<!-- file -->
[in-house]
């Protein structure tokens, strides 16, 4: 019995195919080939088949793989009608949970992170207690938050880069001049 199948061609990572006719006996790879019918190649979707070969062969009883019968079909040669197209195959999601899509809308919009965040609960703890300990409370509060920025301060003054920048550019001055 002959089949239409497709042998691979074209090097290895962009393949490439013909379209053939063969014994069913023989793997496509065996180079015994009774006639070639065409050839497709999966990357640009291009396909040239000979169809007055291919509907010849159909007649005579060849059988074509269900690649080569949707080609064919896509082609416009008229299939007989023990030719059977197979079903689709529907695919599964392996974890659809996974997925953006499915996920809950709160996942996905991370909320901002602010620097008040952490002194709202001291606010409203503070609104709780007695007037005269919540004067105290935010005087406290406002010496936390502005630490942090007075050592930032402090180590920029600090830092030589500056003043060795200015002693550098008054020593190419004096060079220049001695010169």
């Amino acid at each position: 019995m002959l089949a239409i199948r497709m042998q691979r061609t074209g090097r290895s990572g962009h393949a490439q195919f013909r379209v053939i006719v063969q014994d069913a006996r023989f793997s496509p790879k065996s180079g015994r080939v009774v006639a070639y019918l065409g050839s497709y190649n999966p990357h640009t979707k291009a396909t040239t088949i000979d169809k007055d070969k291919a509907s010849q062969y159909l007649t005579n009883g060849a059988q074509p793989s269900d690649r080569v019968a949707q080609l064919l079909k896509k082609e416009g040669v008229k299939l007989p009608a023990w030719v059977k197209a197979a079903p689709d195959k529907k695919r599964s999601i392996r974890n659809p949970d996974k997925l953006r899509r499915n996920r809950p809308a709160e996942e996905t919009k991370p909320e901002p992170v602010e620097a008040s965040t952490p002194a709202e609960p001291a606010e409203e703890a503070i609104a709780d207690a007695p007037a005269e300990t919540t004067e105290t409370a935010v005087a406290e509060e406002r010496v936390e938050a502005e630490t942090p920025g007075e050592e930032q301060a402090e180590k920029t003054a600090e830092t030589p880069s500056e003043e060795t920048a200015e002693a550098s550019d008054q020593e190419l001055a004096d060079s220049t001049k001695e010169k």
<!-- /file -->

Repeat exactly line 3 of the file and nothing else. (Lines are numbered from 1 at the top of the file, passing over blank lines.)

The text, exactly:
């Amino acid at each position: 019995m002959l089949a239409i199948r497709m042998q691979r061609t074209g090097r290895s990572g962009h393949a490439q195919f013909r379209v053939i006719v063969q014994d069913a006996r023989f793997s496509p790879k065996s180079g015994r080939v009774v006639a070639y019918l065409g050839s497709y190649n999966p990357h640009t979707k291009a396909t040239t088949i000979d169809k007055d070969k291919a509907s010849q062969y159909l007649t005579n009883g060849a059988q074509p793989s269900d690649r080569v019968a949707q080609l064919l079909k896509k082609e416009g040669v008229k299939l007989p009608a023990w030719v059977k197209a197979a079903p689709d195959k529907k695919r599964s999601i392996r974890n659809p949970d996974k997925l953006r899509r499915n996920r809950p809308a709160e996942e996905t919009k991370p909320e901002p992170v602010e620097a008040s965040t952490p002194a709202e609960p001291a606010e409203e703890a503070i609104a709780d207690a007695p007037a005269e300990t919540t004067e105290t409370a935010v005087a406290e509060e406002r010496v936390e938050a502005e630490t942090p920025g007075e050592e930032q301060a402090e180590k920029t003054a600090e830092t030589p880069s500056e003043e060795t920048a200015e002693a550098s550019d008054q020593e190419l001055a004096d060079s220049t001049k001695e010169k």